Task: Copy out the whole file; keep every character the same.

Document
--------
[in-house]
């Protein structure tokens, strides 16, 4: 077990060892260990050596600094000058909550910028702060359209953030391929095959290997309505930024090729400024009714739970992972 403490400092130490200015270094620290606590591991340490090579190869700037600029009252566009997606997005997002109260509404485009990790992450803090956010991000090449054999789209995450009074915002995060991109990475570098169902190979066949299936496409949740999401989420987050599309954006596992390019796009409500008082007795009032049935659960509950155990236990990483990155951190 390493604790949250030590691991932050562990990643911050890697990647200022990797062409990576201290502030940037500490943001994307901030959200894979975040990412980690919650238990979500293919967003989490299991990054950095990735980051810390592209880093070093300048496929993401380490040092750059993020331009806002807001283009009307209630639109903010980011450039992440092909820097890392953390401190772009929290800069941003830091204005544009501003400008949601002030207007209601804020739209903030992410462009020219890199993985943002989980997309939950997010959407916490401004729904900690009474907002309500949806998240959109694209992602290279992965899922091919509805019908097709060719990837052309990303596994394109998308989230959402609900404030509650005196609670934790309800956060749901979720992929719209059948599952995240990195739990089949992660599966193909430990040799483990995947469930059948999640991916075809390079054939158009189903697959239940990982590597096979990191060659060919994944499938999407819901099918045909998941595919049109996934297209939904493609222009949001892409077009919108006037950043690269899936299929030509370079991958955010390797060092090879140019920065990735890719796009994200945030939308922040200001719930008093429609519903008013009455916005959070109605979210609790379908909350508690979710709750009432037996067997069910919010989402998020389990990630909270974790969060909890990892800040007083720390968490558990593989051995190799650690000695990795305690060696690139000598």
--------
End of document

[in-house]
């Protein structure tokens, strides 16, 4: 077990060892260990050596600094000058909550910028702060359209953030391929095959290997309505930024090729400024009714739970992972 403490400092130490200015270094620290606590591991340490090579190869700037600029009252566009997606997005997002109260509404485009990790992450803090956010991000090449054999789209995450009074915002995060991109990475570098169902190979066949299936496409949740999401989420987050599309954006596992390019796009409500008082007795009032049935659960509950155990236990990483990155951190 390493604790949250030590691991932050562990990643911050890697990647200022990797062409990576201290502030940037500490943001994307901030959200894979975040990412980690919650238990979500293919967003989490299991990054950095990735980051810390592209880093070093300048496929993401380490040092750059993020331009806002807001283009009307209630639109903010980011450039992440092909820097890392953390401190772009929290800069941003830091204005544009501003400008949601002030207007209601804020739209903030992410462009020219890199993985943002989980997309939950997010959407916490401004729904900690009474907002309500949806998240959109694209992602290279992965899922091919509805019908097709060719990837052309990303596994394109998308989230959402609900404030509650005196609670934790309800956060749901979720992929719209059948599952995240990195739990089949992660599966193909430990040799483990995947469930059948999640991916075809390079054939158009189903697959239940990982590597096979990191060659060919994944499938999407819901099918045909998941595919049109996934297209939904493609222009949001892409077009919108006037950043690269899936299929030509370079991958955010390797060092090879140019920065990735890719796009994200945030939308922040200001719930008093429609519903008013009455916005959070109605979210609790379908909350508690979710709750009432037996067997069910919010989402998020389990990630909270974790969060909890990892800040007083720390968490558990593989051995190799650690000695990795305690060696690139000598």